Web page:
I clutch my grande mocha macchiato, iced, extra shot, on one hand. My other is deep in my pants pocket.

My friend turns to me and asks, “So how do you know, or what do you know as solid? What do you value?”

I’m not expecting this question. “I’m not sure what you mean,” I say, equal parts confused and curious.

“Well, you know, where do you stand as Christian.”

I know where this is going. My brain immediately switches on to overdrive C.S. Lewis mode, hoping to form an answer that doesn’t sound canned, sanctimonious, and hopefully a bit insightful.

I wince. It doesn’t come.

“If I’m honest,” I say, hoping to stay honest, “I don’t have a well-thought out answer.”

We talk a bit more on our way back to work, but never reaching an answer.

Later that night, I think I should probably reach some kind of conclusion. It’s true that I find keeping questions around in my head extremely satisfying, but this one isn’t happy on the back burner. I’ve put this particular question back there more times than I want to admit to myself.

“Why am I a Christian,” I ask myself for the umpteenth time.

Ah, the question is too big, too wieldy. No way anyone can answer that easily.

“Ok, so then what do you value that you find lines up with the beliefs?”

Let me rephrase that to make sure I understand it, my mind answers. Since Christianity is a set of external ideas (someone else thought them first), how do they line up with the ones I thought of myself?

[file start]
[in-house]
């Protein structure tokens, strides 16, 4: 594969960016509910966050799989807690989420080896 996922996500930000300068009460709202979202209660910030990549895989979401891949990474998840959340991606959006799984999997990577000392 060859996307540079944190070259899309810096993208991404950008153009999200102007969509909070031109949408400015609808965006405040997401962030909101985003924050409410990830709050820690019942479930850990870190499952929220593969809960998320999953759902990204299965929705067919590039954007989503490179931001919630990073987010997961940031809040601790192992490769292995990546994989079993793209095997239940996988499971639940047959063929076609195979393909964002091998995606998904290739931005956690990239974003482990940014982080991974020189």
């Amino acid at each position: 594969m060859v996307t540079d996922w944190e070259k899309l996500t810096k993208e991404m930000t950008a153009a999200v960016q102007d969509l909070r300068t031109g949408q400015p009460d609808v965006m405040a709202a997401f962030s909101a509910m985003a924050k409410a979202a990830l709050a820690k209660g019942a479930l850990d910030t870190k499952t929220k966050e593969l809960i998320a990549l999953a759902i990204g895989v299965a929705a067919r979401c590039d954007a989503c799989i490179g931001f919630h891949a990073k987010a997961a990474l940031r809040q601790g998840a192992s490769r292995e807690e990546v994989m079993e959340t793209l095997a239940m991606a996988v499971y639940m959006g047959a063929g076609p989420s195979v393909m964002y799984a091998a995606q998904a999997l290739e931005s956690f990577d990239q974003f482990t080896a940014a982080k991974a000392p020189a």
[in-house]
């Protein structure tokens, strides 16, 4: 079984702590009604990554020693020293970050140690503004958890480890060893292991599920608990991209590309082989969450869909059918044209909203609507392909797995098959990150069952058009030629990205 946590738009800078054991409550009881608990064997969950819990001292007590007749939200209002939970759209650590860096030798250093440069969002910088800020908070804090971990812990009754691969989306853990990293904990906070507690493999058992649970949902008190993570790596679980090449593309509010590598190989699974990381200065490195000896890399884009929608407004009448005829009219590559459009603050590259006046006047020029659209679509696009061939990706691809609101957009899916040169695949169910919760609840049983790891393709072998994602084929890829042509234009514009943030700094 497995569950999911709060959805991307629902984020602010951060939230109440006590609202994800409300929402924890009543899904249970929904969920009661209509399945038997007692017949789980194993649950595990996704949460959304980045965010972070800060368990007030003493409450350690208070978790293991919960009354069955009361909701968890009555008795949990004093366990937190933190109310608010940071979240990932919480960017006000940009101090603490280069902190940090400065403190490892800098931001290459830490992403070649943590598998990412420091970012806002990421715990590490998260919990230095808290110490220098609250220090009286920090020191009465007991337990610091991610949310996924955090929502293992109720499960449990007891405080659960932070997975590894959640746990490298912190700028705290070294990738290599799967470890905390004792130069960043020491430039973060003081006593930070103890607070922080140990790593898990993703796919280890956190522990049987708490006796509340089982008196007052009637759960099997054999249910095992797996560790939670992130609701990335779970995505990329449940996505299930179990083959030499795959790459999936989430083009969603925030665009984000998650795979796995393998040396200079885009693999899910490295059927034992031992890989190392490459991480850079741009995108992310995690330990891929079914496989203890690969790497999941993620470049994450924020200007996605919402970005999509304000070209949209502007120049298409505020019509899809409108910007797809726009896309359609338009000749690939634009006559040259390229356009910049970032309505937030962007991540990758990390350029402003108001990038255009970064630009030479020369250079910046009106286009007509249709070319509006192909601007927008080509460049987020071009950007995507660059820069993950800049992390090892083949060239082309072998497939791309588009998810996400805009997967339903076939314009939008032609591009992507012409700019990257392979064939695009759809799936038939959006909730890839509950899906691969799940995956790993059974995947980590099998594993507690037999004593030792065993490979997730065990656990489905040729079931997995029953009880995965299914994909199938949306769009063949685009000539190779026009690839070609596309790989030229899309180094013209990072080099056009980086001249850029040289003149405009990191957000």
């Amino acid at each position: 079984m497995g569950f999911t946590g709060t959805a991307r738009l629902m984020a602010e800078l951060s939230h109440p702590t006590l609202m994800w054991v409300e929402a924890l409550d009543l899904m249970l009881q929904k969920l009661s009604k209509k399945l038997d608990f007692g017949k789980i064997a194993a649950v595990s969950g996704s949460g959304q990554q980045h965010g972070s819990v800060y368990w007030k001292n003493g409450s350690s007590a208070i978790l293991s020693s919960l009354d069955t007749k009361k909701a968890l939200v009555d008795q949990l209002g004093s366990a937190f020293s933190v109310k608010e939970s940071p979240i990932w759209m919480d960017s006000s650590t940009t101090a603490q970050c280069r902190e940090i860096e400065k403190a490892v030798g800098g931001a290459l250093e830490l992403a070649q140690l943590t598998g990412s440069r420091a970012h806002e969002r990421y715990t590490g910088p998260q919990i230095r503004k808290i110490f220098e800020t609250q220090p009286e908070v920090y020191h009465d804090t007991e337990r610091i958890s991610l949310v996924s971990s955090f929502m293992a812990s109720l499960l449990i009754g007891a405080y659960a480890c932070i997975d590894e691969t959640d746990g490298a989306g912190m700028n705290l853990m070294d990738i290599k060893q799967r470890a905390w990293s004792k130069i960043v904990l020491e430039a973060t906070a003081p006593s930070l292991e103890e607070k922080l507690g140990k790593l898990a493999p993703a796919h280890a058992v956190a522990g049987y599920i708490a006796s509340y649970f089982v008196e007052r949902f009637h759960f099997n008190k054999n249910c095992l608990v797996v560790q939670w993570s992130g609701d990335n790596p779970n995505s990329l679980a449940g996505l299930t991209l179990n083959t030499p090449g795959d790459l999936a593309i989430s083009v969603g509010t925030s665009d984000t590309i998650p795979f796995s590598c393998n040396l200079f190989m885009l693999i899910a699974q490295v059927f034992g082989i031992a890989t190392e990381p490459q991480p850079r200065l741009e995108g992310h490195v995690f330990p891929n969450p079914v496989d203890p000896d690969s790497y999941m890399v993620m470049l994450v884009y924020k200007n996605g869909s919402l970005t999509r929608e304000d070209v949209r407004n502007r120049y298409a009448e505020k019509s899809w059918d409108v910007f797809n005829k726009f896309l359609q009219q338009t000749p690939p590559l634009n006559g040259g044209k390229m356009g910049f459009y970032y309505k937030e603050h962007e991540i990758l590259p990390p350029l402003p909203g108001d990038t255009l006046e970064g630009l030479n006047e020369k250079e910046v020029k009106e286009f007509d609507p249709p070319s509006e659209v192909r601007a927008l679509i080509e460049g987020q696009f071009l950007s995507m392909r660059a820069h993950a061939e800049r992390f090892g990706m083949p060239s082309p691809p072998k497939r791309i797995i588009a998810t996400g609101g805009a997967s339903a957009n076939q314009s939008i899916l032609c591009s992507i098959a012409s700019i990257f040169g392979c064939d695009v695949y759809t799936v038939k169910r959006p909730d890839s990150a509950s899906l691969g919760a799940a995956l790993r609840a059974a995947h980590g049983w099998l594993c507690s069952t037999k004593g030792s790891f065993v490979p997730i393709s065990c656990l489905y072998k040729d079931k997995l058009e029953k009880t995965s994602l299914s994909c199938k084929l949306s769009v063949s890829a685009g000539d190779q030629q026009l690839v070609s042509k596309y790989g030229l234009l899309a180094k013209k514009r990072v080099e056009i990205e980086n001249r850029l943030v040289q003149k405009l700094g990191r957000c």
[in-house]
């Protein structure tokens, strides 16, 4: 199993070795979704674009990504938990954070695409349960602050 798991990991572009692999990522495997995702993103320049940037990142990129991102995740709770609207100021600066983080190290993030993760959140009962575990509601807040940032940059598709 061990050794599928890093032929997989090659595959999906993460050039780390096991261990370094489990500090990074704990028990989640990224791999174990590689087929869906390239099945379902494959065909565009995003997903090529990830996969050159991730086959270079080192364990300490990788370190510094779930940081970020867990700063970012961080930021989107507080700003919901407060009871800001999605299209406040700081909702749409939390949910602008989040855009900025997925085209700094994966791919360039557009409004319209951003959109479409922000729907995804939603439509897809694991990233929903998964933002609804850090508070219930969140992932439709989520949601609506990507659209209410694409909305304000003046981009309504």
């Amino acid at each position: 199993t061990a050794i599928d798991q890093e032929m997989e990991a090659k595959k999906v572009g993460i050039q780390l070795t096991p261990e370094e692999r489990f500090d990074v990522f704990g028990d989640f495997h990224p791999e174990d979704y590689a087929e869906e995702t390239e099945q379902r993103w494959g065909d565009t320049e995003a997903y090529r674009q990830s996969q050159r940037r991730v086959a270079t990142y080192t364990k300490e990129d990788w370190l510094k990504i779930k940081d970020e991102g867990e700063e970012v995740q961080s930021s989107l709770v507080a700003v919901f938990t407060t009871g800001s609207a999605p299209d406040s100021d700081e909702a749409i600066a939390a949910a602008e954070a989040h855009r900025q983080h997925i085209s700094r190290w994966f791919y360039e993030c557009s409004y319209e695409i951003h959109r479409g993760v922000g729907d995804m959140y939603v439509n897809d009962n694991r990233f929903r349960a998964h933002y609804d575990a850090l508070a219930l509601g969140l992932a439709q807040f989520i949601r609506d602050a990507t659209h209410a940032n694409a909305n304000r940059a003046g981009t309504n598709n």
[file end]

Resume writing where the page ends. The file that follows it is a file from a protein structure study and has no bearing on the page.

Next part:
“Exactly,” I say.


I guess there’s no real way of knowing for certain.

“Yes, but for most people Christianity is what all their actions are based on, good or bad. Not being 100% is dangerous, no?”

No, not exactly. In fact, I think being 100% is the problem.

“Wait. Hold on.”

My mind whirrs a bit.

“What is the basis for your beliefs then?”

I think for a bit.

Well, I mull, I suppose evidence that I take in from every day life.

“That should be a certainty,” I say, half asking.


“Is God a certainty?”

I hoped I asked this question.

I think this is the wrong question to ask.

I’m taken aback at this putative heresy.

Really, I say, sensing my discomfort.

“Please elaborate,” I say, almost scared of my answer.

Gladly. When I read the Bible I find two things, I begin. One, the Bible explains the way that God, for lack of a more descriptive word, has a relationship with humans.

“I can agree with that.”

Hold on, not so fast.

I am antsy. I want to butt in.

See, the second thing I see in the Bible is its complete lack of answers, it’s like it doesn’t even try.

“What? Isn’t this where all the answers are, supposedly?”

Eh, I don’t think the Bible tries to do that. Think about the story in first Kings chapter 18. Almost nowhere else do you see God answering a call to the skeptics, but here he answers in spectacular fashion.

“Ok,” I say cautiously.